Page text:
3 Risks and Downsides to Two-Factor Authentication

Joel Lee 12-10-2017

Most people are lazy and use weak passwords that are easy to break 7 Password Mistakes That Will Likely Get You Hacked The worst passwords of 2015 have been released, and they're quite worrying. But they show that it's absolutely critical to strengthen your weak passwords, with just a few simple tweaks. Read More . But strong passwords aren’t perfect either: they can be keylogged, intercepted, or even leaked in major data breaches Password Leaks Are Happening Now: Here's How to Protect Yourself Password leaks happen all the time, and there's a chance one of your accounts will be involved, if it hasn't happened already. So what can you do to keep your accounts safe? Read More .


That’s why two-factor authentication has exploded in popularity over the last decade. A single password is too brittle for true security, and adding a second layer of defense will keep your accounts better secured.

But two-factor authentication isn’t perfect. In fact, it can come around to bite you in the rear if you aren’t careful. Here are a few overlooked downsides.

Types of Authentication Factors

Multi-factor authentication is a practice that requires you to present multiple bits of evidence (“factors”) that each authenticate your identity. If you don’t have all the authentication factors, then the system won’t grant you access to your account.

Two-factor authentication What Is Two-Factor Authentication, And Why You Should Use It Two-factor authentication (2FA) is a security method that requires two different ways of proving your identity. It is commonly used in everyday life. For example paying with a credit card not only requires the card,... Read More is when the system only requires two bits of evidence.

There are all kinds of authentication factors that can be used as part of a multi-factor system, but they all tend to fall into three broad groups:

  • Knowledge factor (“something you know”): The system accepts you if you show that you know a certain bit of information. Examples include PINs, answers to security questions, tax return details, etc.
  • Possession factor (“something you have”): The system accepts you if you can prove that you have a certain physical device on you. Examples include SMS codes, auth apps, USB keys, wireless tags, card readers, etc.
  • Inherence factor (“something you are”): The system accepts you through the use of a biometric comparison. Examples include fingerprint scanners, retina scanners, voice recognition, etc.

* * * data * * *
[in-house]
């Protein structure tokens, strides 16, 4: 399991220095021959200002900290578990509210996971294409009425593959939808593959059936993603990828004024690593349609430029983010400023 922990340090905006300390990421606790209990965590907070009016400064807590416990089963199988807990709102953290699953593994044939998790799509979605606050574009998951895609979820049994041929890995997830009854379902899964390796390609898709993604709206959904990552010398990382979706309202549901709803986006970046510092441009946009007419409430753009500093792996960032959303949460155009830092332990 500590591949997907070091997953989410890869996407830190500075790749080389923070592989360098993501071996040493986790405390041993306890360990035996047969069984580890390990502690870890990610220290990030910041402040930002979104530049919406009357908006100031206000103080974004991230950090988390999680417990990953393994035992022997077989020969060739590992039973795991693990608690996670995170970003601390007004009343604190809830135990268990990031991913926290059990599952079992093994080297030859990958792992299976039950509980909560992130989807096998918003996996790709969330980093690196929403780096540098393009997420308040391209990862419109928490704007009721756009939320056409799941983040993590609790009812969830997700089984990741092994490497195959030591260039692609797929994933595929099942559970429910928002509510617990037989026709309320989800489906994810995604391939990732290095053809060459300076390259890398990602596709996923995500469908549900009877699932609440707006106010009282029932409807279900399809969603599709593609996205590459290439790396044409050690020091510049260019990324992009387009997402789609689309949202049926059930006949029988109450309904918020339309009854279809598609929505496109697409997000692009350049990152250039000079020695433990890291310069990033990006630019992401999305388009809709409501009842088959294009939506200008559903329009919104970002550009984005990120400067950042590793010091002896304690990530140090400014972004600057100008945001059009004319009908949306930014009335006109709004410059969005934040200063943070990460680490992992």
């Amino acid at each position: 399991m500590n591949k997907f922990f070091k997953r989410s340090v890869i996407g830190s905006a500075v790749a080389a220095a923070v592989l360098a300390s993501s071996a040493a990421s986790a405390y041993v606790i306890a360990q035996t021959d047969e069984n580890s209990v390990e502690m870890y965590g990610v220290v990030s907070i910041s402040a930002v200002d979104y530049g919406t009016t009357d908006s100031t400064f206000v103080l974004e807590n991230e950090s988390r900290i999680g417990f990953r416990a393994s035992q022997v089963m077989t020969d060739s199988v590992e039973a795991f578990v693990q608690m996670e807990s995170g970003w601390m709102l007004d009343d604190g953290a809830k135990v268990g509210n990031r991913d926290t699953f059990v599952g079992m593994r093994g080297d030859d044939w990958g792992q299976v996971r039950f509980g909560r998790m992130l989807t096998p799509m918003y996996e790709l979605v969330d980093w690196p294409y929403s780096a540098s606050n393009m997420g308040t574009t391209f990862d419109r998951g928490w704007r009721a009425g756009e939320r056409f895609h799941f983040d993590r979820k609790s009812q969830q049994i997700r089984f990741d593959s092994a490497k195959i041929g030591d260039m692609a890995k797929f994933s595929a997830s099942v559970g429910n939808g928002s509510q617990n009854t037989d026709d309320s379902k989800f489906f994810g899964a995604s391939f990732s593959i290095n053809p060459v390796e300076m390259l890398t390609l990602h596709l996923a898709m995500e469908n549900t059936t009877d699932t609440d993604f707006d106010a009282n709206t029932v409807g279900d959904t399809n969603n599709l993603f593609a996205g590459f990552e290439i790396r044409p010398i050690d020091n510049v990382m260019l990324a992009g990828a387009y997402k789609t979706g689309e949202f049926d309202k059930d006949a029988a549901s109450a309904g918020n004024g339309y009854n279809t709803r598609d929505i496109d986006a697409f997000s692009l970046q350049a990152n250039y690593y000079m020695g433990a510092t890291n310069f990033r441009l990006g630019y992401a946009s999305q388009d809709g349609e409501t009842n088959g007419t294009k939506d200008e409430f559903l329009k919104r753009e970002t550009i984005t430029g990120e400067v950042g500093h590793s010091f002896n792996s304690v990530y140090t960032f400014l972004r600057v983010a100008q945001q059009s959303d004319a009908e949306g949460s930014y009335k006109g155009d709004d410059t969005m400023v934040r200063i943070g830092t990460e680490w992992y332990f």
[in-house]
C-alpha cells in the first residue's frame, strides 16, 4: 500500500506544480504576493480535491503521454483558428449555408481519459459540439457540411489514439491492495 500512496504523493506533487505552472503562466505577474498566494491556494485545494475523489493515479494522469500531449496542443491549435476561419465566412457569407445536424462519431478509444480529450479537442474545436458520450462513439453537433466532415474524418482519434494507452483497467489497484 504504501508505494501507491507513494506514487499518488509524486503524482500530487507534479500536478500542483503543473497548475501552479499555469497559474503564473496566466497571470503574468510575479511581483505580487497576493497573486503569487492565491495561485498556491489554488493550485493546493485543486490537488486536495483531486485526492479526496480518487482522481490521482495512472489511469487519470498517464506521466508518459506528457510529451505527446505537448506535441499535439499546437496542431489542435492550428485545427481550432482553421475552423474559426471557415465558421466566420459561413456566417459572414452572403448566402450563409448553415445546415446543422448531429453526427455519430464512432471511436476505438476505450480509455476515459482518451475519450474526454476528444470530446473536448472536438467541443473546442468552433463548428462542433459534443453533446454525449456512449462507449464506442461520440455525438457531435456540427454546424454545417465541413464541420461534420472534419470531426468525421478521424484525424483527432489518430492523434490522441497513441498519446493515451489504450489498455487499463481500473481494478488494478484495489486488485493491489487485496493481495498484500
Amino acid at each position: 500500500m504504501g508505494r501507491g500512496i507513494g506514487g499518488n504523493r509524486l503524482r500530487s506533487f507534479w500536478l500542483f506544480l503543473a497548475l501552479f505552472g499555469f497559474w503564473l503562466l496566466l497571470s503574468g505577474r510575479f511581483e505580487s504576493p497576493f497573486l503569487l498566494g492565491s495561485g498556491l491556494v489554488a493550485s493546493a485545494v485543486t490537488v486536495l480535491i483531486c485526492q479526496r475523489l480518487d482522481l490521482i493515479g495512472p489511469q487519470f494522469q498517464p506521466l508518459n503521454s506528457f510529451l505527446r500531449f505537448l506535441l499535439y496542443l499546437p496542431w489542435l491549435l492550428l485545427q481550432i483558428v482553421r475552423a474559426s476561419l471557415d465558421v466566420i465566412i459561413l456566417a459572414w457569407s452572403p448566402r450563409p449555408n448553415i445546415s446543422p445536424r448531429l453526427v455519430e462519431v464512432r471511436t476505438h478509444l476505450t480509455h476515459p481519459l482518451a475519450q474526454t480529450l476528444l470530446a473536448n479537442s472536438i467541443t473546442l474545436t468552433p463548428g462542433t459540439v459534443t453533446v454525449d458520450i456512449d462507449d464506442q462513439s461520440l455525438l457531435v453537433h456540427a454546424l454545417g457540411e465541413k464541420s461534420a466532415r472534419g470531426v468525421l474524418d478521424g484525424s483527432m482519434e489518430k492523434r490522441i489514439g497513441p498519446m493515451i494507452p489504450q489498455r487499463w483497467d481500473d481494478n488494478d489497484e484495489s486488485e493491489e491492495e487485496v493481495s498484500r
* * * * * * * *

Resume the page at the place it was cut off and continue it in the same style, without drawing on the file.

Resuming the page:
These all sound good at a glance. But you may have already spotted some of the issues that could arise while using these for identity verification.

1. Factors Can Be Lost

The simple truth is, there is no guarantee that your authentication factors will be available when you need them. Most of the time they will, but it only takes one mistake to lock you out of your accounts.

Imagine you have SMS codes as your second authentication factor. It works just fine for day-to-day checking of bank accounts and what not, but then you’re hit with a massive hurricane and left without electricity for days or weeks.

Or an earthquake bursts your pipes, submerging your home and phone. Or you forget your phone on a dresser in your rush to evacuate an approaching wildfire… or you accidentally catch ransomware on your phone 12 Tools You Can Use to Help Beat Ransomware One of the biggest issues facing computer users is ransomware. And while a ransomware infection is notoriously difficult to fight, it isn't impossible. See how these tools can help. Read More and it’s rendered inaccessible. Alternatively, maybe you just drop your phone.


3 Risks and Downsides to Two-Factor Authentication two factor usb keys

Relying on a USB key as a second factor How to Use a USB Key to Deal With Security Threats Aren't USB flash drives redundant? We don't think so. There are many ways in which a USB drive can still come in handy, including keeping your computer secure. Here's how. Read More  is risky. You may misplace it or accidentally run it through the wash. If you rely on knowledge factors like PINs, there’s always a chance that you’ll forget what it is. Biometric factors aren’t perfect either: eyes and fingers can be lost in accidents.

Victims of Hurricanes Harvey and Irma found themselves locked out of their own accounts. Why? Because they had no way to charge their phones. No phones equals no authentication. No authentication equals no access.

While account recovery is often possible, it can take time and is likely to be a huge headache. If you have dozens of accounts protected with a single factor and you lose that factor, then you need to recover all of those accounts. Yikes.


Certain authentication methods fortunately have ways around this Can Two-Step Verification Be Less Irritating? Four Secret Hacks Guaranteed to Improve Security Do you want bullet-proof account security? I highly suggest enabling what's called "two-factor" authentication. Read More . For example, some services offer one-time backup codes in case factors are lost, in which case you should absolutely save these codes somewhere.

2. False Sense of Security

While two-factor authentication does provide added security, the degree of this extra security is often exaggerated. Some people may even tell you that a two-factor-protected account is nigh unhackable, but that’s simply untrue.

Two-factor authentication is far from perfect.

Take recovery, for example. If you get locked out of a service because you lost a factor, aren’t you essentially in the same position as a hacker trying to gain access to your account? If you can reset account access without a factor, then you can be sure that hackers can do the same thing too.